Standard work and kaizen are often described the two cornerstones of the Toyota Production System house, a.k.a. lean management. The various systems, methods and tools that make up the lean way of working rely on setting provisional standards, testing these standards, practicing and refining them until stable, practicing standard work, finding gaps in performance, learning where we made incorrect assumptions, and improving by closing these gaps. This is an application of scientific of thinking to the way we work, fundamental to all aspects of lean. And yet many organizations struggle with lean when they treat standard work as a tool, a template, a visual control for monitoring and compliance, rather than as an enabler of a continuous improvement culture.
There are many reasons that people misunderstand or misapply one or more aspects of lean management. It may help to remind ourselves that every modern house is built on a foundation. The same is true of the TPS house, a.k.a. lean management. Specifically, there are three core beliefs that create the set the tone or create the cultural environment in which standard work can thrive.
1. Leaders teach standards. This goes far beyond simply having team leaders and supervisors who are capable of instructing people in standard work. The organization must be committed to developing its people. The leadership must demonstrate by example, pass on company or industry-specific knowledge, and encourage people to develop new knowledge that can be captured in the form of insights and standards.
2. Individuals take ownership of standards. Standards are today’s safest, easiest, fastest known ways of working. Each individual must take ownership of learning, adopting, practicing and revising standards, as well as contributing their knowledge and skills toward building standard work. People who do knowledge work or creative work may think that the idea of standards does not apply to them. These people may have a harder task but also more practice in using their creativity. Nobody is excused from finding opportunities to make work more reliable or to remove variability where it does not add value.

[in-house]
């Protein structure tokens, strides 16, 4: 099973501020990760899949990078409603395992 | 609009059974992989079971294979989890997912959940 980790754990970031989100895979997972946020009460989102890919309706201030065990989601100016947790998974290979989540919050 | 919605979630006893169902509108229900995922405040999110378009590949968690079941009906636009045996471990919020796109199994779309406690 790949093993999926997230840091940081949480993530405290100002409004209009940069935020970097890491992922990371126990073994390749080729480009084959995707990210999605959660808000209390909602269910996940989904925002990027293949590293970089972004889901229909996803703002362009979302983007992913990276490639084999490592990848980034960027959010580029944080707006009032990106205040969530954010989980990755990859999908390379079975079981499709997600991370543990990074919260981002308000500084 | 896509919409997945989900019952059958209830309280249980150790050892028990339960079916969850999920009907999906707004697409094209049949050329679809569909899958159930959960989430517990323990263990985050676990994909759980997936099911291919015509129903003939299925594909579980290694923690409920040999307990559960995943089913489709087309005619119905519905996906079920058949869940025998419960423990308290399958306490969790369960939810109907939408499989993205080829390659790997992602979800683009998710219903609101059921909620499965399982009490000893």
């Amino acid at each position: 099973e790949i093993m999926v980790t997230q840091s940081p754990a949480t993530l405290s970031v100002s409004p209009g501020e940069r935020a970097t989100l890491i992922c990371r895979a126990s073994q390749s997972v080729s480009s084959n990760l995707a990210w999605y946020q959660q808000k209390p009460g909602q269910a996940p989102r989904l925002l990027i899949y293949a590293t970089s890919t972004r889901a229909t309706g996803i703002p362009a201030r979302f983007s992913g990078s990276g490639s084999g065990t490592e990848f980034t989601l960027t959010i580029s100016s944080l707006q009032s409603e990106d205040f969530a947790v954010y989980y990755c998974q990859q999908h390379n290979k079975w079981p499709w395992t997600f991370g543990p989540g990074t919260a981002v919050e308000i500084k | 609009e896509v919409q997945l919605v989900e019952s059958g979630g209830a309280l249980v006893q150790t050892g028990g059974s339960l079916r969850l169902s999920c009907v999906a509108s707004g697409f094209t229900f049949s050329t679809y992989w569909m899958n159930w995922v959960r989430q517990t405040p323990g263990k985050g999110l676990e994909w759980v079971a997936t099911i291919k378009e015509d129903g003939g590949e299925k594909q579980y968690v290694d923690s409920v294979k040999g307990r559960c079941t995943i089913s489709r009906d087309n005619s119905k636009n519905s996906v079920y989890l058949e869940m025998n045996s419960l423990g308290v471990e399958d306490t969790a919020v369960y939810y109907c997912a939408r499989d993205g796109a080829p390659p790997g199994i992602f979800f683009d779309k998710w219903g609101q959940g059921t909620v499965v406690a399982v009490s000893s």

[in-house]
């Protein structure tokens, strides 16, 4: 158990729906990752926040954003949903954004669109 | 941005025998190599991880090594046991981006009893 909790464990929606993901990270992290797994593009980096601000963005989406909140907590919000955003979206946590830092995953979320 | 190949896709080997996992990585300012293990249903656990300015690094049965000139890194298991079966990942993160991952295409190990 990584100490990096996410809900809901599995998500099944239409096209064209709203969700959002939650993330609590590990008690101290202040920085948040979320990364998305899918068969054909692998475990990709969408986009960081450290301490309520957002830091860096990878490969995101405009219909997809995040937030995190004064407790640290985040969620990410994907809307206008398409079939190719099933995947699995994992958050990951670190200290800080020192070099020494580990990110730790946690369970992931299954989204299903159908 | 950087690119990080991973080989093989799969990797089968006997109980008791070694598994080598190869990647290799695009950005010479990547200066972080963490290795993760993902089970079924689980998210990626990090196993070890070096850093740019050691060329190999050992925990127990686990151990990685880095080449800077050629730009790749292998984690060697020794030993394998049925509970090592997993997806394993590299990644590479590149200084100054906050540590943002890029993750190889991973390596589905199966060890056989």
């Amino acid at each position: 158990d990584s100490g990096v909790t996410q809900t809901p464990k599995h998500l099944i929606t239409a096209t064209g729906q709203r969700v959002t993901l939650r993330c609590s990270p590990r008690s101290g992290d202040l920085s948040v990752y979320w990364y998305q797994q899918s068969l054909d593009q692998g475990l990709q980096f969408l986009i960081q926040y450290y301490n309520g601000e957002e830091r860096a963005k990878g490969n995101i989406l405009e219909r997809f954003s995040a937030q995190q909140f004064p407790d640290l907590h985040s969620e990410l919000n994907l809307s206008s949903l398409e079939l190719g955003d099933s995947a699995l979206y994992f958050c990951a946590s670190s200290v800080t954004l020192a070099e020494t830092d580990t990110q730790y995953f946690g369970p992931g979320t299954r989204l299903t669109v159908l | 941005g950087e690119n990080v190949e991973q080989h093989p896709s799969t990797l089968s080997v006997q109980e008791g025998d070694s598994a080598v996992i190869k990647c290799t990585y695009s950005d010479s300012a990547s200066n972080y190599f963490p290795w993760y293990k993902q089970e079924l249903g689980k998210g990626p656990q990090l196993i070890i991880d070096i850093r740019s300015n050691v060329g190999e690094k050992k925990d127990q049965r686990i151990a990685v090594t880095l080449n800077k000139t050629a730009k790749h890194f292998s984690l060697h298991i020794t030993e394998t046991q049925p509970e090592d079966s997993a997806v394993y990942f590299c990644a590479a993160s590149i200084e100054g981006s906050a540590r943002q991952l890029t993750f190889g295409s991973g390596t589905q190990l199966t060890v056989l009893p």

3. Everyone improves standards. Everyone must recognize that standards are temporary. Today’s best method will seem quant in a day, a month or a year. Part of what leaders teach is the importance of following standards and the other is how to think of ways to make the work easier and better. When we push standards onto people, there is resistance. When people are invited to use standards to set challenges that spark creativity and problem solving, this aligns the goals and efforts of individuals, teams and organization. This approached creates pull for learning and improvement.
The visible elements of standardized work are not a sure sign that the organization is building a lean culture. We can only be confident of this when we the standardized work artifacts are generated by the consistent behaviors based on the three fundamental beliefs above. This of course implies that the leadership prioritizes these behaviors by allowing people the time to learn and practice them. Even then, it is only a temporary condition. The true test of sustainability for standardized work is seeing how organizations evolve their approach towards it over time.